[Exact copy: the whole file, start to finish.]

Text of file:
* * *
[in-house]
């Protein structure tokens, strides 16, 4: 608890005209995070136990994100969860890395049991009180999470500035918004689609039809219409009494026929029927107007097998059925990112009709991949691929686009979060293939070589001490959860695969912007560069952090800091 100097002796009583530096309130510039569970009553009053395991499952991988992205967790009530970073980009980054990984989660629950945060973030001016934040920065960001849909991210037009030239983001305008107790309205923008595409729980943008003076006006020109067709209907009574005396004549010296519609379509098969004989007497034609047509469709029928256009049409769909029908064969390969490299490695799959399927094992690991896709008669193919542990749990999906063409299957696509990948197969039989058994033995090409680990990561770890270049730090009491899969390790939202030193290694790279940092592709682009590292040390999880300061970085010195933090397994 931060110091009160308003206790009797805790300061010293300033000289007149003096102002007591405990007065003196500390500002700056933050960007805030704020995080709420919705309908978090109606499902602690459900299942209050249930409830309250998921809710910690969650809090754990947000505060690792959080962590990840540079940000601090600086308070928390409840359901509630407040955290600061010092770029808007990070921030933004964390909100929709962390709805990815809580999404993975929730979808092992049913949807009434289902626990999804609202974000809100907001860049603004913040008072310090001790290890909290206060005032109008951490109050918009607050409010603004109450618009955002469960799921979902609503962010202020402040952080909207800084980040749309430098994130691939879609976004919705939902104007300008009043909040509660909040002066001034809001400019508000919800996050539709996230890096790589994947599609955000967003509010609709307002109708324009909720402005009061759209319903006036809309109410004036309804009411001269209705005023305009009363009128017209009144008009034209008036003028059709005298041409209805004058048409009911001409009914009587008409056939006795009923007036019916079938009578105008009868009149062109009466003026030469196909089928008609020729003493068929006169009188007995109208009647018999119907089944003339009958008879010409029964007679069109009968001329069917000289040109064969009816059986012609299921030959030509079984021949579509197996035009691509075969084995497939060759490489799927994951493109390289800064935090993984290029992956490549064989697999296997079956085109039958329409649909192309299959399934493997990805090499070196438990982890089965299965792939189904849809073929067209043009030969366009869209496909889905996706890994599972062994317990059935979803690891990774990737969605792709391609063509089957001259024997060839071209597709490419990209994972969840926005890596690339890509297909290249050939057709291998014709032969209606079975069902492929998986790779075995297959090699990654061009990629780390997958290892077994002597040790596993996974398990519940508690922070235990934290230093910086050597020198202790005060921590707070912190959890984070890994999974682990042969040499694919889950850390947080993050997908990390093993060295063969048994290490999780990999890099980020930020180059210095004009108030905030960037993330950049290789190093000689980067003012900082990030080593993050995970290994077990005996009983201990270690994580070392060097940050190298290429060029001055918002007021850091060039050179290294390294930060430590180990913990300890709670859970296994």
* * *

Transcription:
[in-house]
């Protein structure tokens, strides 16, 4: 608890005209995070136990994100969860890395049991009180999470500035918004689609039809219409009494026929029927107007097998059925990112009709991949691929686009979060293939070589001490959860695969912007560069952090800091 100097002796009583530096309130510039569970009553009053395991499952991988992205967790009530970073980009980054990984989660629950945060973030001016934040920065960001849909991210037009030239983001305008107790309205923008595409729980943008003076006006020109067709209907009574005396004549010296519609379509098969004989007497034609047509469709029928256009049409769909029908064969390969490299490695799959399927094992690991896709008669193919542990749990999906063409299957696509990948197969039989058994033995090409680990990561770890270049730090009491899969390790939202030193290694790279940092592709682009590292040390999880300061970085010195933090397994 931060110091009160308003206790009797805790300061010293300033000289007149003096102002007591405990007065003196500390500002700056933050960007805030704020995080709420919705309908978090109606499902602690459900299942209050249930409830309250998921809710910690969650809090754990947000505060690792959080962590990840540079940000601090600086308070928390409840359901509630407040955290600061010092770029808007990070921030933004964390909100929709962390709805990815809580999404993975929730979808092992049913949807009434289902626990999804609202974000809100907001860049603004913040008072310090001790290890909290206060005032109008951490109050918009607050409010603004109450618009955002469960799921979902609503962010202020402040952080909207800084980040749309430098994130691939879609976004919705939902104007300008009043909040509660909040002066001034809001400019508000919800996050539709996230890096790589994947599609955000967003509010609709307002109708324009909720402005009061759209319903006036809309109410004036309804009411001269209705005023305009009363009128017209009144008009034209008036003028059709005298041409209805004058048409009911001409009914009587008409056939006795009923007036019916079938009578105008009868009149062109009466003026030469196909089928008609020729003493068929006169009188007995109208009647018999119907089944003339009958008879010409029964007679069109009968001329069917000289040109064969009816059986012609299921030959030509079984021949579509197996035009691509075969084995497939060759490489799927994951493109390289800064935090993984290029992956490549064989697999296997079956085109039958329409649909192309299959399934493997990805090499070196438990982890089965299965792939189904849809073929067209043009030969366009869209496909889905996706890994599972062994317990059935979803690891990774990737969605792709391609063509089957001259024997060839071209597709490419990209994972969840926005890596690339890509297909290249050939057709291998014709032969209606079975069902492929998986790779075995297959090699990654061009990629780390997958290892077994002597040790596993996974398990519940508690922070235990934290230093910086050597020198202790005060921590707070912190959890984070890994999974682990042969040499694919889950850390947080993050997908990390093993060295063969048994290490999780990999890099980020930020180059210095004009108030905030960037993330950049290789190093000689980067003012900082990030080593993050995970290994077990005996009983201990270690994580070392060097940050190298290429060029001055918002007021850091060039050179290294390294930060430590180990913990300890709670859970296994």